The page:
The pads should slide right out the back. Slide the new pads in, making sure they seat in the front. Push the pin back in and tighten it. It will reach the inner pad as you tighten it, so you will have to hold the inner pad up for the hole to meet. Tighten down the pin, and don't forget to tighten down the 14mm bolt we loosened at the beginning. Double check everything is tight, there is going to be a little play in the caliper. Replace the rubber cover. Press the brake pedal and the TEST THE BRAKES BEFORE YOU RIDE.

    Hope this was helpful and any feedback is appreciated.
    Last edited by soflvtx; 09-15-2011 at 05:32 PM.

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    Member teraeric's Avatar
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    Default on bleeders...

    gotta give props to the harbor freight $25 compressor driven power bleeder... just added the kury 2in control extender kit and that bleeder worked like a charm... ran about 90psi and it slurped a couple cylinders full of juice in about 2 minutes... clean and fresh juice in all lines in about 30 minutes...

  9. #8
    Senior Member Highway 61 Revisited's Avatar
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    Default

    Added Notes on Flushing or Bleeding the VTX 1800 Brakes

    The following sites offer a complete reference on flushing/bleeding the VTX 1800 Linked Brake System:
    Bare’s(http://tech.bareasschoppers.com/); NorthStarRider’s http://northstarriders.com/phpbb/viewforum.php?f=3); and VTX’sHowToForum

    Notes

    A) There are 3 methods of flushing or bleeding the brakes (or clutch), Traditional, Reverse and Vacuum:

    1) Traditional method: Pumping the hand-brake or foot-brake to move old fluid through the lines and calipers while new, clean fluid is drawn down from the handlebar or right knee-side reservoir to replace it (unless a vacuum pump is used, the left-side requires the assistance of a second person).

    2) Reverse-Bleeding: Fluid is forced into the bleeder valve and up through the brake line to the reservoir by a gravity feed, drip bottle, or pump. A relatively simple pump can be made from a squeeze bottle or a clean (new) pump-style oil can, with a 3/16 clear hose firmly attached to the nozzle; fill the container 3/4 with brake fluid to allow air for pressurization (Note: pressure bleeding can add air to the fluid through a process called cavitation).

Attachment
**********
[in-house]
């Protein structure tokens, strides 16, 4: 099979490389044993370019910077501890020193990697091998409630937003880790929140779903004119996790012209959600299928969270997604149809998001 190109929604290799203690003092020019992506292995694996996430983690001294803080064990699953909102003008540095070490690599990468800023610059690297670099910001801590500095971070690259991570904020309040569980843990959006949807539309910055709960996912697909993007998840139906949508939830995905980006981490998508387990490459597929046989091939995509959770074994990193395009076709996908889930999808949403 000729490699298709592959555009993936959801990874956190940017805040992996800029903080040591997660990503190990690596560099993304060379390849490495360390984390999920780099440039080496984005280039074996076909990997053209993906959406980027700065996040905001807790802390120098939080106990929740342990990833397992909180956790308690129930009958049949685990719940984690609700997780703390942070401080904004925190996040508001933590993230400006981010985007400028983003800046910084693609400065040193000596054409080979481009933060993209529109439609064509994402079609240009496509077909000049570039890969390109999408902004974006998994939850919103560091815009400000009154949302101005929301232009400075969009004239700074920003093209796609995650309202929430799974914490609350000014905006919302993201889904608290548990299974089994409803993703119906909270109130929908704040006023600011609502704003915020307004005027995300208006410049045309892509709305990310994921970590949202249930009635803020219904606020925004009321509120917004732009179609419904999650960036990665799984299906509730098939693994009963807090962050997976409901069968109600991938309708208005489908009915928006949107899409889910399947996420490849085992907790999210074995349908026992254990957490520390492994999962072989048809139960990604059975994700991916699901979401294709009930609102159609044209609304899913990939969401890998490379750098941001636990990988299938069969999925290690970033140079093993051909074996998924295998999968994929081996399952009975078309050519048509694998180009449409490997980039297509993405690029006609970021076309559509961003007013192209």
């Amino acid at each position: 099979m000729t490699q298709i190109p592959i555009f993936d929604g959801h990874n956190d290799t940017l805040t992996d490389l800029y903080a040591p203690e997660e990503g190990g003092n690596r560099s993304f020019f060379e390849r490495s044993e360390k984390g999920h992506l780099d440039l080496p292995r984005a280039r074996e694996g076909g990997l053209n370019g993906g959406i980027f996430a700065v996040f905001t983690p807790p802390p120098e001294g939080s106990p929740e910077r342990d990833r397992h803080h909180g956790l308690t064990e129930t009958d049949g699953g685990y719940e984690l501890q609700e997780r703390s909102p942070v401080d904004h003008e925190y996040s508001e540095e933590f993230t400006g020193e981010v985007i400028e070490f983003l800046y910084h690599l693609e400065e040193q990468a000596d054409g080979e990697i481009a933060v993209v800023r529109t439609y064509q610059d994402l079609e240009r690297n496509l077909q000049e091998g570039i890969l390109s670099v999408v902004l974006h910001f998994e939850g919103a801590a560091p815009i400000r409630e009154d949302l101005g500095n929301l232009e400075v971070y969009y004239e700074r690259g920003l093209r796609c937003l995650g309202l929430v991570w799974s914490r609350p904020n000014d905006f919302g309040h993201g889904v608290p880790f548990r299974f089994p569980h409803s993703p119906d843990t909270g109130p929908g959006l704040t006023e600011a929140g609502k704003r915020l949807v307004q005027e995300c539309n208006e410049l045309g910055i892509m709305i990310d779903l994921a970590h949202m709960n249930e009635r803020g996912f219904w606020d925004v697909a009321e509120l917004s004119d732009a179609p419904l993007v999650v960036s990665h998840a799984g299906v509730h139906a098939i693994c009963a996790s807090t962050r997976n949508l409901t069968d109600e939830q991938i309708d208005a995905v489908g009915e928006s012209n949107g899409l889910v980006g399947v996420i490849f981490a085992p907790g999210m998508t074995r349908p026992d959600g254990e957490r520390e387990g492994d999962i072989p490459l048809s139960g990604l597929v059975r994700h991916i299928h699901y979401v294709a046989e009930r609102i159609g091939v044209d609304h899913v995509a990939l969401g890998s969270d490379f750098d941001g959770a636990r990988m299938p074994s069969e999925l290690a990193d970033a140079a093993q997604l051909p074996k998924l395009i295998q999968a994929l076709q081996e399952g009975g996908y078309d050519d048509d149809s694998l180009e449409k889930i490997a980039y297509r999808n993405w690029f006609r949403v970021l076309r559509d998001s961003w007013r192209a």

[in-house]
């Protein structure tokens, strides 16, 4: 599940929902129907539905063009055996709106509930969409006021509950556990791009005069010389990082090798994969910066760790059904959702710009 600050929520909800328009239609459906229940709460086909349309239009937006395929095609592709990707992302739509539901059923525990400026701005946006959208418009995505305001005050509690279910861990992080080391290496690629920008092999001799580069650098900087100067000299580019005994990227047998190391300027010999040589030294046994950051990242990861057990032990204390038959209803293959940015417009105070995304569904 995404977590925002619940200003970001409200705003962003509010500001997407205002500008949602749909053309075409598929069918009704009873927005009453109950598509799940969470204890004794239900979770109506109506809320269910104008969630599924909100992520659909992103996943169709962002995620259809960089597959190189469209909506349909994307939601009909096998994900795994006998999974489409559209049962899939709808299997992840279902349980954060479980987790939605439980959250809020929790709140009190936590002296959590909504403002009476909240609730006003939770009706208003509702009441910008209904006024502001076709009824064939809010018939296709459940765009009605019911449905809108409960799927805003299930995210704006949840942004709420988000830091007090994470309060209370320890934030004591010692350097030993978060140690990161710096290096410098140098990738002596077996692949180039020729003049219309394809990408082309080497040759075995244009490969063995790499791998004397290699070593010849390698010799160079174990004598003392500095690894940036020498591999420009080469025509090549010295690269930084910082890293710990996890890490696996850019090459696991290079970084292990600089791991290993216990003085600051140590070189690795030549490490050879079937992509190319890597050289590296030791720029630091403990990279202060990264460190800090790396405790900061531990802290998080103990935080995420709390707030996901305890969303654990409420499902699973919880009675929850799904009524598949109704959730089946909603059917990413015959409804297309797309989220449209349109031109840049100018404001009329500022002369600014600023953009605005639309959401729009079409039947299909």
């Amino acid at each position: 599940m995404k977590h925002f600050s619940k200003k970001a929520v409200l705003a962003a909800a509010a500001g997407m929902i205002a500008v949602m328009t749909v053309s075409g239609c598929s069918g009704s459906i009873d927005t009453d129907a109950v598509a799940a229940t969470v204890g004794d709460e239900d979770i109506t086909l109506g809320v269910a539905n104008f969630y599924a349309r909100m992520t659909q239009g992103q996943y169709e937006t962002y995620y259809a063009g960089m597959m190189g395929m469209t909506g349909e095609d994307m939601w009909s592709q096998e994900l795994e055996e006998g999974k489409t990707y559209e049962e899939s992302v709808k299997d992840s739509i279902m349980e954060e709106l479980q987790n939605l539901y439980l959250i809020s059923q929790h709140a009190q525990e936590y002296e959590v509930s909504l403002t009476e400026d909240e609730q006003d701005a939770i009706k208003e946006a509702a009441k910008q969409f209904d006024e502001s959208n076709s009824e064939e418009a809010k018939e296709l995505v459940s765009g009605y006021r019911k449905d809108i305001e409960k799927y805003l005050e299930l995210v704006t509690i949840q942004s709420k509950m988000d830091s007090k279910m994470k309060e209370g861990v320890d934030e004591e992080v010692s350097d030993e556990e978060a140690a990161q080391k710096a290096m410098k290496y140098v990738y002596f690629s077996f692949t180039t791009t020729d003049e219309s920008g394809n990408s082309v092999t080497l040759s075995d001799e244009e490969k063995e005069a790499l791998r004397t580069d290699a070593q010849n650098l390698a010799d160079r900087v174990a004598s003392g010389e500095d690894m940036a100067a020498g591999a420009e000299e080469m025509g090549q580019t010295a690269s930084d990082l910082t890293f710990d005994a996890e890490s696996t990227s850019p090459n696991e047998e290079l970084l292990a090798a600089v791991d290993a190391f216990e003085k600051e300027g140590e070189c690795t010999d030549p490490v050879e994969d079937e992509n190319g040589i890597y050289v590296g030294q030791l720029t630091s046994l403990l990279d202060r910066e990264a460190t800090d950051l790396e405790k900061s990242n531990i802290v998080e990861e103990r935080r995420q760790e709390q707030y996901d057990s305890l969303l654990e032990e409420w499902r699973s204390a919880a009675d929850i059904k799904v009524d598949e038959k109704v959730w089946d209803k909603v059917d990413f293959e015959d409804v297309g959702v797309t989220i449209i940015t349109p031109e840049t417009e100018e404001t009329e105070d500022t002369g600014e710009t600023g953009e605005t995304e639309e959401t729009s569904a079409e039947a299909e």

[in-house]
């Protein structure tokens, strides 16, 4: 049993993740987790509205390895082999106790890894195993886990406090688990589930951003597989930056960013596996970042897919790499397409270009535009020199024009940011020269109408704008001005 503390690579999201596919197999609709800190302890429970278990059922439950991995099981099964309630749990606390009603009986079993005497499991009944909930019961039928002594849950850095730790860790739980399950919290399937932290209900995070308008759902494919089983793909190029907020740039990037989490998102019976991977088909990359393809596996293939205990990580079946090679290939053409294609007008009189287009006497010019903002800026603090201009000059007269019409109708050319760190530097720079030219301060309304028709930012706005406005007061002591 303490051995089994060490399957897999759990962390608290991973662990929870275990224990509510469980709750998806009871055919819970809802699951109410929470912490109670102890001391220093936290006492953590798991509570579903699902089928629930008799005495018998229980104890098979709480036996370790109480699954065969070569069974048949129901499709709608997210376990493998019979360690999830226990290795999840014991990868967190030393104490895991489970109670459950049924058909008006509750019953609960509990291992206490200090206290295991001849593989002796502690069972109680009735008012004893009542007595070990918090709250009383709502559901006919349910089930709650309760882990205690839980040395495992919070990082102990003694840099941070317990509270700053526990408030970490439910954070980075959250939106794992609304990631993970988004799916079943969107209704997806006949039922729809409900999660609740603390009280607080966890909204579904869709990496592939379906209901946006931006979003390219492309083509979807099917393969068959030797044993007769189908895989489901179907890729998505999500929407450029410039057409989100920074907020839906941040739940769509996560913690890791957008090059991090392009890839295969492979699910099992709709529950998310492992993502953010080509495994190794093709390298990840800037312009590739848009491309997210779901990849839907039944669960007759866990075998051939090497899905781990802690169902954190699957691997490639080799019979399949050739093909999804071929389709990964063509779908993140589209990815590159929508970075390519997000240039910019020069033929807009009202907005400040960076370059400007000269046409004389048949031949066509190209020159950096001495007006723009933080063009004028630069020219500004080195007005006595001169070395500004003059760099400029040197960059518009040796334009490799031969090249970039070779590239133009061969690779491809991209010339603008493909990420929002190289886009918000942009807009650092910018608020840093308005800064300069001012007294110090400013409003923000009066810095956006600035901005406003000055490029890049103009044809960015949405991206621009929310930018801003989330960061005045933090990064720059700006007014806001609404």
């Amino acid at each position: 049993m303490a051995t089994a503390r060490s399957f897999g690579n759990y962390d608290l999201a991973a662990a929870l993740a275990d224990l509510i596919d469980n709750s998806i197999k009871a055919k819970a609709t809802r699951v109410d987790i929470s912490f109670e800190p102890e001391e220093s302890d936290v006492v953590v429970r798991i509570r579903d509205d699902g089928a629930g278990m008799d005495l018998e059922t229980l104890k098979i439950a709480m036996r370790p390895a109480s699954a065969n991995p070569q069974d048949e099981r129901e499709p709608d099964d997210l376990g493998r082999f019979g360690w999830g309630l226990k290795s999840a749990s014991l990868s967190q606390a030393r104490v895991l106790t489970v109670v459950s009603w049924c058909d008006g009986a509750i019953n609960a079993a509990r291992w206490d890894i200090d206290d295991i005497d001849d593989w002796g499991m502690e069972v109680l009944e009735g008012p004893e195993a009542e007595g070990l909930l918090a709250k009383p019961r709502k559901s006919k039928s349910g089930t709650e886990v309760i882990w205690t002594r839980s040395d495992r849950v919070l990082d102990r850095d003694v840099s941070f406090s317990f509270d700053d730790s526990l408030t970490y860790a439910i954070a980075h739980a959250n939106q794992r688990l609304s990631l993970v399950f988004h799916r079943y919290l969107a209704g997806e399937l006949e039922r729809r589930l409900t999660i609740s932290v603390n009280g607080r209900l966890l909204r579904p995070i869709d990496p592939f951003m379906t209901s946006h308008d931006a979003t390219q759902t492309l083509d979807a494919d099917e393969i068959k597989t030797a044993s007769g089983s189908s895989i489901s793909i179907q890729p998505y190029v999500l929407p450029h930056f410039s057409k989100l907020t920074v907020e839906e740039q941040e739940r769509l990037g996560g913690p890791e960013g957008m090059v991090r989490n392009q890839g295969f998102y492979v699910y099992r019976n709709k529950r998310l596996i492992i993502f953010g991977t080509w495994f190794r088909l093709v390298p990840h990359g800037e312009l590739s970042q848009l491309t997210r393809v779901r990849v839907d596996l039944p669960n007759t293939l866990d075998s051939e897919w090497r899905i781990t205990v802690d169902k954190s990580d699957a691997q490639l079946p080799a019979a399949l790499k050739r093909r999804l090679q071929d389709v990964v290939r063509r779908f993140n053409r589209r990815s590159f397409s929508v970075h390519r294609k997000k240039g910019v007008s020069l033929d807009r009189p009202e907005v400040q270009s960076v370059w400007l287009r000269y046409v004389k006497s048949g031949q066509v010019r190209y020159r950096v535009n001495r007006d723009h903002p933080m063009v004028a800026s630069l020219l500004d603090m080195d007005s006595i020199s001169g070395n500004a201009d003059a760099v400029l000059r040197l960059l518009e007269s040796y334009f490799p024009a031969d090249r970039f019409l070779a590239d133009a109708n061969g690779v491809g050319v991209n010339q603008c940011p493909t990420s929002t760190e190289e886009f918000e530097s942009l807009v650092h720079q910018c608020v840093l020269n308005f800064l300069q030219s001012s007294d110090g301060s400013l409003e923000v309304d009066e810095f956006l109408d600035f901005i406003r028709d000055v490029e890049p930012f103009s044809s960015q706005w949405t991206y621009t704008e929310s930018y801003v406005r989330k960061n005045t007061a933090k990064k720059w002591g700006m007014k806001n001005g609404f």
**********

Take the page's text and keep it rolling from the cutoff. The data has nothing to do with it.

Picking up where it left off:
3) Vacuum-Bleeding: Fluid is 'drawn' down from the reservoir and out the rake-line from the bleeder valve by an automated vacuum pump (ie. Mity-vac; modified household vacuum cleaner) or manual siphon. A cheap, effective vacuum bleeder can be made using a 60 cc syringe and a length of clear, 3/16 hose. The depressed plunger is attached to the bleeder screw and a vacuum created by pulling the syringe handle back out from its cylinder. An assistant can help ensure that the reservoir does not run dry.

    B) For the 1800, two brake reservoirs are used to flush 5 bleeder valves:

    1) Reservoir No. 1, the 'master cylinder', is located on the right side of the handlebar next to the brake lever. It is used to flush the left side and right side bleeder screws located at the top of each of the front wheel, brake calipers. To do so, turn the handle-bar to the left and secure, so that the master cylinder is as upright as possible; (alternatively, the handlebars may be secured in a balanced position and the master cylinder re-positioned in an upright position by loosening the stay bolts and turning the box). To flush, remove the master cylinder cover, plastic stay, rubber baffle and float and wrap the master cylinder in paper towels or absorbent rags. A Q-tip can be used to swab the bottom for debris prior to draining; be careful to not dislodge the small metal screen (“protector”) that protects the brake-line from larger debris.

    2) Reservoir No. 2 is the remote brake fluid reservoir, located knee-high, at the right-hand side of the bike, just above the rear brake pedal. It is used to flush the lower bleeder valves located on either side of the front-wheel brake calipers and the rear-brake bleeder, located on the rear wheel, at the top of the rear-brake caliper. The remote brake reservoir must be unbolted from the frame so that the metal housing can be removed; it must then be re-bolted in place for the bleeding process. Once re-bolted, uncap it and remove the plastic stay and rubber baffle for the process.